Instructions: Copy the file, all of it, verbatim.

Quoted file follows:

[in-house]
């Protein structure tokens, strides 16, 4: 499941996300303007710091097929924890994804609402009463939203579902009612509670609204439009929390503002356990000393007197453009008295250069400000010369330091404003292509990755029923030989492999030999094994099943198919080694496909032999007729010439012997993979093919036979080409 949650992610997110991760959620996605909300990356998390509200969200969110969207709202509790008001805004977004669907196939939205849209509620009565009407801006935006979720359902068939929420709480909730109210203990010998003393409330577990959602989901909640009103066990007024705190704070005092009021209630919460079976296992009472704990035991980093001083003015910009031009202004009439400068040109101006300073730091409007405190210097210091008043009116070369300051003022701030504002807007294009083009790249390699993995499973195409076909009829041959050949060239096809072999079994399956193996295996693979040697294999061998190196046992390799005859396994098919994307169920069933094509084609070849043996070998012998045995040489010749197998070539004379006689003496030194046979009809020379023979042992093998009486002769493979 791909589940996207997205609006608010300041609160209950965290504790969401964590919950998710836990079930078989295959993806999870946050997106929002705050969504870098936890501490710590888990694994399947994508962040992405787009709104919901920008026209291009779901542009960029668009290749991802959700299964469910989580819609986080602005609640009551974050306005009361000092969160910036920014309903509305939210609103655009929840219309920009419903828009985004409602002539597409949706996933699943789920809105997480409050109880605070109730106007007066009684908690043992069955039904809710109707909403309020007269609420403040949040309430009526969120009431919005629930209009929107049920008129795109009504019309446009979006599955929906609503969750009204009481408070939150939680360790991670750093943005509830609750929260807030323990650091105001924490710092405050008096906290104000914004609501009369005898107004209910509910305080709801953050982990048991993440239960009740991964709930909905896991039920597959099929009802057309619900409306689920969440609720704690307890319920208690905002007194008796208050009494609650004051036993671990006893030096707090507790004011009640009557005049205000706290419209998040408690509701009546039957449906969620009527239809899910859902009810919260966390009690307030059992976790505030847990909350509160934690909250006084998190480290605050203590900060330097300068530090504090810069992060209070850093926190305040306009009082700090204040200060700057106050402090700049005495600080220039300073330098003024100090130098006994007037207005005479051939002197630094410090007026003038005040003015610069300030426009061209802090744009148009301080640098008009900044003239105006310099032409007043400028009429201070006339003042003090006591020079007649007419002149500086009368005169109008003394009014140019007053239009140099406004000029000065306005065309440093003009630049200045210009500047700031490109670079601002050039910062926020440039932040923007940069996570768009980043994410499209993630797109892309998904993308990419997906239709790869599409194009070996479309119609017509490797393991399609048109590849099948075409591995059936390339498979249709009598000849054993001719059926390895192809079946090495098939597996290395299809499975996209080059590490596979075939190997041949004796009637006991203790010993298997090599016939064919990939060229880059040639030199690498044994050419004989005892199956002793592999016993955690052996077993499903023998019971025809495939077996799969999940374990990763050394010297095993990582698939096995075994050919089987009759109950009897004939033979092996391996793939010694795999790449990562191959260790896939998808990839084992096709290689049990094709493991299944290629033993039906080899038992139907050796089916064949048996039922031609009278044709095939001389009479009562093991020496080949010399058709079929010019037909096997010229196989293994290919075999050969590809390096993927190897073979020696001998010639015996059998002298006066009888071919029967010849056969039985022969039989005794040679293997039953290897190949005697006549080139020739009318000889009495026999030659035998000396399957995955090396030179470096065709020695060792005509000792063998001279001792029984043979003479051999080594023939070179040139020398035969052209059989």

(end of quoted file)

[in-house]
């Protein structure tokens, strides 16, 4: 499941996300303007710091097929924890994804609402009463939203579902009612509670609204439009929390503002356990000393007197453009008295250069400000010369330091404003292509990755029923030989492999030999094994099943198919080694496909032999007729010439012997993979093919036979080409 949650992610997110991760959620996605909300990356998390509200969200969110969207709202509790008001805004977004669907196939939205849209509620009565009407801006935006979720359902068939929420709480909730109210203990010998003393409330577990959602989901909640009103066990007024705190704070005092009021209630919460079976296992009472704990035991980093001083003015910009031009202004009439400068040109101006300073730091409007405190210097210091008043009116070369300051003022701030504002807007294009083009790249390699993995499973195409076909009829041959050949060239096809072999079994399956193996295996693979040697294999061998190196046992390799005859396994098919994307169920069933094509084609070849043996070998012998045995040489010749197998070539004379006689003496030194046979009809020379023979042992093998009486002769493979 791909589940996207997205609006608010300041609160209950965290504790969401964590919950998710836990079930078989295959993806999870946050997106929002705050969504870098936890501490710590888990694994399947994508962040992405787009709104919901920008026209291009779901542009960029668009290749991802959700299964469910989580819609986080602005609640009551974050306005009361000092969160910036920014309903509305939210609103655009929840219309920009419903828009985004409602002539597409949706996933699943789920809105997480409050109880605070109730106007007066009684908690043992069955039904809710109707909403309020007269609420403040949040309430009526969120009431919005629930209009929107049920008129795109009504019309446009979006599955929906609503969750009204009481408070939150939680360790991670750093943005509830609750929260807030323990650091105001924490710092405050008096906290104000914004609501009369005898107004209910509910305080709801953050982990048991993440239960009740991964709930909905896991039920597959099929009802057309619900409306689920969440609720704690307890319920208690905002007194008796208050009494609650004051036993671990006893030096707090507790004011009640009557005049205000706290419209998040408690509701009546039957449906969620009527239809899910859902009810919260966390009690307030059992976790505030847990909350509160934690909250006084998190480290605050203590900060330097300068530090504090810069992060209070850093926190305040306009009082700090204040200060700057106050402090700049005495600080220039300073330098003024100090130098006994007037207005005479051939002197630094410090007026003038005040003015610069300030426009061209802090744009148009301080640098008009900044003239105006310099032409007043400028009429201070006339003042003090006591020079007649007419002149500086009368005169109008003394009014140019007053239009140099406004000029000065306005065309440093003009630049200045210009500047700031490109670079601002050039910062926020440039932040923007940069996570768009980043994410499209993630797109892309998904993308990419997906239709790869599409194009070996479309119609017509490797393991399609048109590849099948075409591995059936390339498979249709009598000849054993001719059926390895192809079946090495098939597996290395299809499975996209080059590490596979075939190997041949004796009637006991203790010993298997090599016939064919990939060229880059040639030199690498044994050419004989005892199956002793592999016993955690052996077993499903023998019971025809495939077996799969999940374990990763050394010297095993990582698939096995075994050919089987009759109950009897004939033979092996391996793939010694795999790449990562191959260790896939998808990839084992096709290689049990094709493991299944290629033993039906080899038992139907050796089916064949048996039922031609009278044709095939001389009479009562093991020496080949010399058709079929010019037909096997010229196989293994290919075999050969590809390096993927190897073979020696001998010639015996059998002298006066009888071919029967010849056969039985022969039989005794040679293997039953290897190949005697006549080139020739009318000889009495026999030659035998000396399957995955090396030179470096065709020695060792005509000792063998001279001792029984043979003479051999080594023939070179040139020398035969052209059989």